Decision to exit Shannon Heathrow was a “political decision” – the fallout from which continues to reverberate throughout the Region – BREEN.

August 2nd, 2008 - Pat Breen

On the anniversary of one of the blackest August Bank Holiday Weekends for the Aviation and Tourism Sectors in the Mid-West Region, Fine Gael’s Deputy Spokesperson on Foreign Affairs and Clare T.D. Pat Breen has claimed that the decision to exit the Shannon Heathrow route was a “political decision”, the consequences of which he says “continues to reverberate throughout the Region.” Following an analysis of the traffic patterns undertaken by Deputy Breen when he compared the Shannon Heathrow Service to the Belfast International to Heathrow Service Deputy Breen said that the results “call in to question the Aer Lingus decision to fly away from Shannon abandoning a ready made market of 350,000 in favour of opening services on a Belfast Heathrow route which was showing a strong downward spiral, adding that it leads me to only one conclusion and that is that this decision was a political one and not one made on a sound commercial basis”. Deputy Breen is now urging Aer Lingus to reinstate their Shannon Heathrow Service maintaining that “it is not alone in the best interest of the mid-west region but in the best long-term interest of Aer Lingus.”

“Twelve months on the consequences of the bombshell that was dropped in this Region continues to reverberate. There remains a real sense of betrayal and abandonment by Government who signed the death warrant for the Service supported by our own two local Fianna Deputies Dooley and Killeen when they voted down an Opposition Dail Motion on the 27th September 2007 by one single vote and refused to intervene to save our slots.”

“Sadly, however, it is tourism and business sectors in the mid-west who are suffering from the fall-out of the Governments failure to intervene. Jobs have been haemorrhaging from the Region over the past twelve months, the tourism sector has witnessed a significant drop in bed nights being spent in the Region and substantial additional costs are being borne by businesses as a result of the extra time being wasted having to drive distances to make or take flights. The lack of Heathrow connectivity is now a serious impediment to attracting new foreign direct investment”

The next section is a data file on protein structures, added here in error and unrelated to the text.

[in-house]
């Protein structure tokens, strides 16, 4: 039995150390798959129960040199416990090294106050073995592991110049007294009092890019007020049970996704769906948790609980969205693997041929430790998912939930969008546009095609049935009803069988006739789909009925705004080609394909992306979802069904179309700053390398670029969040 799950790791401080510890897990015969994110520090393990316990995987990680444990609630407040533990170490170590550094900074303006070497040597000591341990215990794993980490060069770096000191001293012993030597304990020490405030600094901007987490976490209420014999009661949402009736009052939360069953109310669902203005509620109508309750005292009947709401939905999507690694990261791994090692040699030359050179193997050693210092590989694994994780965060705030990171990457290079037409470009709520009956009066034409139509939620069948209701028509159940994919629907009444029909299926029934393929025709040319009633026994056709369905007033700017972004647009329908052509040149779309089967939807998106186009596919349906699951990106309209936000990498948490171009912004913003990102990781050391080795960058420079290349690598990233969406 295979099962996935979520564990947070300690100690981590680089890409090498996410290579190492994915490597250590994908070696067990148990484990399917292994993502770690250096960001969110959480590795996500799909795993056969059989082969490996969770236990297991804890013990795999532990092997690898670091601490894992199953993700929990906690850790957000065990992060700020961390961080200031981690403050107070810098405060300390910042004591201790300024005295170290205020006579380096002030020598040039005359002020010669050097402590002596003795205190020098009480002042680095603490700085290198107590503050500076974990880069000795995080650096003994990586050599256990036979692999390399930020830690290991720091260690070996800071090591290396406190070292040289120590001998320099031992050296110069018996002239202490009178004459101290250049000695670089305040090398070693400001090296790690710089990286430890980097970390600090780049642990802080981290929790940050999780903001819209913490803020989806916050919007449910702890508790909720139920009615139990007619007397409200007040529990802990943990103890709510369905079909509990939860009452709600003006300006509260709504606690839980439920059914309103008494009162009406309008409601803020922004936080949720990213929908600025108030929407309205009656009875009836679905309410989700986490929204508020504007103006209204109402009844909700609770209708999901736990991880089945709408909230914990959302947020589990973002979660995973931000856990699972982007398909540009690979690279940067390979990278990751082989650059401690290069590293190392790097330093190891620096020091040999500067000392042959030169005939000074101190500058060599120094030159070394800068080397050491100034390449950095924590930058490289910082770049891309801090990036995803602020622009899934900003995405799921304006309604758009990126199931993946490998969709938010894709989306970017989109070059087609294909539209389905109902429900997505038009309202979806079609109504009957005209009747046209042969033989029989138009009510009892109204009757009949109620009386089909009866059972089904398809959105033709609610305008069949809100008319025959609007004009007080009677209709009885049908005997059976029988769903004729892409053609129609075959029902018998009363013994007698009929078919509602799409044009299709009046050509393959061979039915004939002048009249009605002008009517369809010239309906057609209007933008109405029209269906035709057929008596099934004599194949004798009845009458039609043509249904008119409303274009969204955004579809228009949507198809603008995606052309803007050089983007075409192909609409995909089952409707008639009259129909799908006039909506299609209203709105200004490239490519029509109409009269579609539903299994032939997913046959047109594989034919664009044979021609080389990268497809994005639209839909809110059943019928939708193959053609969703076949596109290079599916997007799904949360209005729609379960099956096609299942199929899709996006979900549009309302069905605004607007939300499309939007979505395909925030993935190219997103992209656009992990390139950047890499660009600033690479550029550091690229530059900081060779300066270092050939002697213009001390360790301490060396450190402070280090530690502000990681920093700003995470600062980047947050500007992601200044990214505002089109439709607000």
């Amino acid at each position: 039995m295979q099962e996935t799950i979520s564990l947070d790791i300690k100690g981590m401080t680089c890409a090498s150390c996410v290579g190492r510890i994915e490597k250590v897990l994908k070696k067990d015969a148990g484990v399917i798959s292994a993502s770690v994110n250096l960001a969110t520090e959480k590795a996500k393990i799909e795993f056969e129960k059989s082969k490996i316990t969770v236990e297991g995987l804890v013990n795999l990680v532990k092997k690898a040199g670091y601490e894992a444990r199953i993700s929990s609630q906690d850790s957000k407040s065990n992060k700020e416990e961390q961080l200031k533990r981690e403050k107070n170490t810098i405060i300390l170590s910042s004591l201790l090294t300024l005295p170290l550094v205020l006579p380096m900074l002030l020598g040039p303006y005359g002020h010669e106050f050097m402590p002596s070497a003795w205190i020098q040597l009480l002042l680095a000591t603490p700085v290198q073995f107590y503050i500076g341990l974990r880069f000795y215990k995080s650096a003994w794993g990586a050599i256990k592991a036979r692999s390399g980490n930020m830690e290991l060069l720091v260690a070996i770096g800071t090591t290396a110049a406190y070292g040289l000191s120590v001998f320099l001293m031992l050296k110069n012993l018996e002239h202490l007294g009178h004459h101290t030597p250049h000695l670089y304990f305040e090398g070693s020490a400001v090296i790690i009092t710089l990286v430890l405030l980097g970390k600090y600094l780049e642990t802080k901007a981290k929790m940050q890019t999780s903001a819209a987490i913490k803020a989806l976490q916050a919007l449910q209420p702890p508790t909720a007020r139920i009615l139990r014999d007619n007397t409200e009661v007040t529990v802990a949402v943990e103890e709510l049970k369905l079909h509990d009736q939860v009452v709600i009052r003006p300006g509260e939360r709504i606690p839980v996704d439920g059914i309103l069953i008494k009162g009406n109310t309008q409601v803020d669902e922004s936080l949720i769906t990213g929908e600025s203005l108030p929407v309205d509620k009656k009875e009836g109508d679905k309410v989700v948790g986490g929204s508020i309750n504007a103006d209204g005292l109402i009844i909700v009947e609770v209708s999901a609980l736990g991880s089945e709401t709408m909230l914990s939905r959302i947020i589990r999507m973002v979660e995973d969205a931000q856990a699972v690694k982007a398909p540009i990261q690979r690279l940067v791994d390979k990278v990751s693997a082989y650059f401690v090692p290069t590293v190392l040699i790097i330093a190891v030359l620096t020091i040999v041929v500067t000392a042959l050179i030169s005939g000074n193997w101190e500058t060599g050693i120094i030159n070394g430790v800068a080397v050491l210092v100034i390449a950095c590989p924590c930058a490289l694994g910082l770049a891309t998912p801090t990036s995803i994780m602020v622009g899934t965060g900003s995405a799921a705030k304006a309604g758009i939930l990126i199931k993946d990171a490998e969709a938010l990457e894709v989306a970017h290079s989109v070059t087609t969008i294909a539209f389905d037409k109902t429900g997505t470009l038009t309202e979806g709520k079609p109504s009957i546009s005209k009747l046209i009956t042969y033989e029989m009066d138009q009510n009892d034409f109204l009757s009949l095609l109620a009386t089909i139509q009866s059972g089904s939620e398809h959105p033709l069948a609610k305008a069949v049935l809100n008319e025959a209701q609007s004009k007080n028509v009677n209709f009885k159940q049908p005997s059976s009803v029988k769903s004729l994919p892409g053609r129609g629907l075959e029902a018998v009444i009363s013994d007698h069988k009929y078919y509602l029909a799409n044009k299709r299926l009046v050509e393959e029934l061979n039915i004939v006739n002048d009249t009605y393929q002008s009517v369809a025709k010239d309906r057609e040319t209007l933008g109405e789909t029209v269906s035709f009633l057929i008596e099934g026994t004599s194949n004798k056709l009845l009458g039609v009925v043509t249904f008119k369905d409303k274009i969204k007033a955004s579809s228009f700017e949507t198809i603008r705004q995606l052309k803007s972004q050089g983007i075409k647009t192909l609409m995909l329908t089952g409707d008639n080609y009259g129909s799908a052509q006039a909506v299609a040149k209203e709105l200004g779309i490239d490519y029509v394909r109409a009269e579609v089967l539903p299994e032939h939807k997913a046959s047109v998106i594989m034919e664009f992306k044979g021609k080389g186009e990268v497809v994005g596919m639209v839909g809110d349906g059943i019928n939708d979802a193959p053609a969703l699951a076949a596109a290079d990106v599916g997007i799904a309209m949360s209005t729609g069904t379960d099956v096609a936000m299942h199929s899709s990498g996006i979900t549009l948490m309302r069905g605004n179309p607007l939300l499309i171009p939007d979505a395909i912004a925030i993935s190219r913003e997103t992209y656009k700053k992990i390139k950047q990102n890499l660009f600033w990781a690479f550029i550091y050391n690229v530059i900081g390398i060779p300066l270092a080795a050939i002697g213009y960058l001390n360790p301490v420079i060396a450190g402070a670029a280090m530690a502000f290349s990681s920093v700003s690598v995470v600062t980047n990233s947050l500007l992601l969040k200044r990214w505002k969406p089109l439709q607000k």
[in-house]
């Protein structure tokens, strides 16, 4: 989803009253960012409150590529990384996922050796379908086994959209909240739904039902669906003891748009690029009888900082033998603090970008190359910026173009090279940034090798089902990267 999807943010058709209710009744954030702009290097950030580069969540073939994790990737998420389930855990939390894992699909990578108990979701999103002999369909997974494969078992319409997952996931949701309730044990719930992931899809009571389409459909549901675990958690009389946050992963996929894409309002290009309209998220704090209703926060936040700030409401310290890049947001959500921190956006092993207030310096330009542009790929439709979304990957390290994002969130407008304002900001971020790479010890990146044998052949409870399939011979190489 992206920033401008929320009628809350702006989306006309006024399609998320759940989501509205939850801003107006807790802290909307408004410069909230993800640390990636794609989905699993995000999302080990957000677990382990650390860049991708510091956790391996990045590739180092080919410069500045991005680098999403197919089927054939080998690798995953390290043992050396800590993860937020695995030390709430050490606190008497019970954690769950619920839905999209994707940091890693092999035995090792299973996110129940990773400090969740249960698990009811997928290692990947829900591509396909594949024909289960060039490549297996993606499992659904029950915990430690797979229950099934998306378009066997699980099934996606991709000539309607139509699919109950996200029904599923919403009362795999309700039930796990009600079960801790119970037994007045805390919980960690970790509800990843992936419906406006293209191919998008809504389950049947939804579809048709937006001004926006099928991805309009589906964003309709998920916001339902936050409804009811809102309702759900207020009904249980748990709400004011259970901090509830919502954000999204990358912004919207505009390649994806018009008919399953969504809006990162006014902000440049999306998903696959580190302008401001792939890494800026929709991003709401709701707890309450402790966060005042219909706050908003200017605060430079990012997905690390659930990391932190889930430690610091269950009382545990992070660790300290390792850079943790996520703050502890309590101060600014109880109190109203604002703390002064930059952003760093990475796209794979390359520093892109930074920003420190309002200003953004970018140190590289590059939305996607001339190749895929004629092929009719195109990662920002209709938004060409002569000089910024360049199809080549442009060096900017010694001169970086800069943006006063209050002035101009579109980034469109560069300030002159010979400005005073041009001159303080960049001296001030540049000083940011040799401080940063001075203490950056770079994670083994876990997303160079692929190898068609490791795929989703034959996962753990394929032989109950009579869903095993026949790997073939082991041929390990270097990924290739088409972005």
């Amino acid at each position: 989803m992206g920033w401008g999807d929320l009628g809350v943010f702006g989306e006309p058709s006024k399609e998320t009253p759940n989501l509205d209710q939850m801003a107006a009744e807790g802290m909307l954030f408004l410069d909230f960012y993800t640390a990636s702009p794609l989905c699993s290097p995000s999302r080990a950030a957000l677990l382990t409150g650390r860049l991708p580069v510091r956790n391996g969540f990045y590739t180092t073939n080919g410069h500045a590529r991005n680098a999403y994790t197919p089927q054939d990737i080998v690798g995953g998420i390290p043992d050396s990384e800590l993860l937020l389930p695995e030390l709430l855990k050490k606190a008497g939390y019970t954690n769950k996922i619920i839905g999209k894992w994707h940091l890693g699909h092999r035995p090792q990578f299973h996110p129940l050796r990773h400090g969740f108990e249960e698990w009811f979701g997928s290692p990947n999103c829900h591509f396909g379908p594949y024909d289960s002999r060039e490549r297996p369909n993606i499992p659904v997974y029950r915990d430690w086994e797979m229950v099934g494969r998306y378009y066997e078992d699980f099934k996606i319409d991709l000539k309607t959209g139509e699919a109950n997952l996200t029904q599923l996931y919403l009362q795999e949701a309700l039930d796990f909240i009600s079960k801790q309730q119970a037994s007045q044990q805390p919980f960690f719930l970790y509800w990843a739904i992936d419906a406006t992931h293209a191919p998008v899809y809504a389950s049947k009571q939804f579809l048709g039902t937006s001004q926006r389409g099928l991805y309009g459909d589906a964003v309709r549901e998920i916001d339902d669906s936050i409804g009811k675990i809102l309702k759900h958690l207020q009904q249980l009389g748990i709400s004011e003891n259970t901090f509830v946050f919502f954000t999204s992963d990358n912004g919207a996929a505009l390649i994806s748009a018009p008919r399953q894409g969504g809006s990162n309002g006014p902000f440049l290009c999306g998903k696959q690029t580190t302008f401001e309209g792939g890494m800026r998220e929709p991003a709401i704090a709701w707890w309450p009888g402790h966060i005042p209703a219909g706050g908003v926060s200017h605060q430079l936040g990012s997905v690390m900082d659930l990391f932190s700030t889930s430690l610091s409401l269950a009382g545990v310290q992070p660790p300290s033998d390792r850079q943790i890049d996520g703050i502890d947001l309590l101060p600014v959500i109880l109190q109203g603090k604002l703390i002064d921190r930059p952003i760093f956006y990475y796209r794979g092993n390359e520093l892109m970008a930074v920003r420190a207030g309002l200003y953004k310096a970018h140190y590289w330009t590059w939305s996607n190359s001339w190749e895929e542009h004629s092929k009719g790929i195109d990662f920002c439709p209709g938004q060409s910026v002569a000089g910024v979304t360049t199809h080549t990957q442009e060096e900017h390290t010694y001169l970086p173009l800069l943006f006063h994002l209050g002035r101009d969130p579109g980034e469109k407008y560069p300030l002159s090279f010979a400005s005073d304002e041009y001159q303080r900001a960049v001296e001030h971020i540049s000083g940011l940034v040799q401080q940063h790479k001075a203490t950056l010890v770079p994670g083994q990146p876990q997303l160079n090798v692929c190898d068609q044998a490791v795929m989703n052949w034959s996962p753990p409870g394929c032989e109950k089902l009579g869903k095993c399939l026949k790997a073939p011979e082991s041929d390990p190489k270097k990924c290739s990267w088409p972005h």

“Twelve months later having analysed the traffic patterns on the Shannon to Heathrow Service in comparison to the Belfast International to Heathrow Service it can lead me to only one conclusion that the decision to depart from Shannon was a political one. From my own analysis the traffic load factors out of Belfast to Heathrow do not make for pretty reading. January 42%, February 45%, March 44%, April 46%, May 49%, averaging load factors of 45% for the first five months of the year. (See attached statistics for more in depth analysis.)

“Bearing in mind that the Shannon-Heathrow Service was on an upward spiral when it was axed the opposite is true of the Belfast- Heathrow route which shows a very strong downward trend in passenger numbers since 2003 it is difficult there fore to understand how this decision could have been anything other than “political”.

“I am now urging Aer Lingus to look at reinstating their Shannon Heathrow Service, the market demand for the Service is here, a ready made market of 350,000”

“Reflecting twelve months on all of this uncertainty in this Region could have been avoided if we had not been sacrificed and abandoned by a Government who refused to act to save our slots”.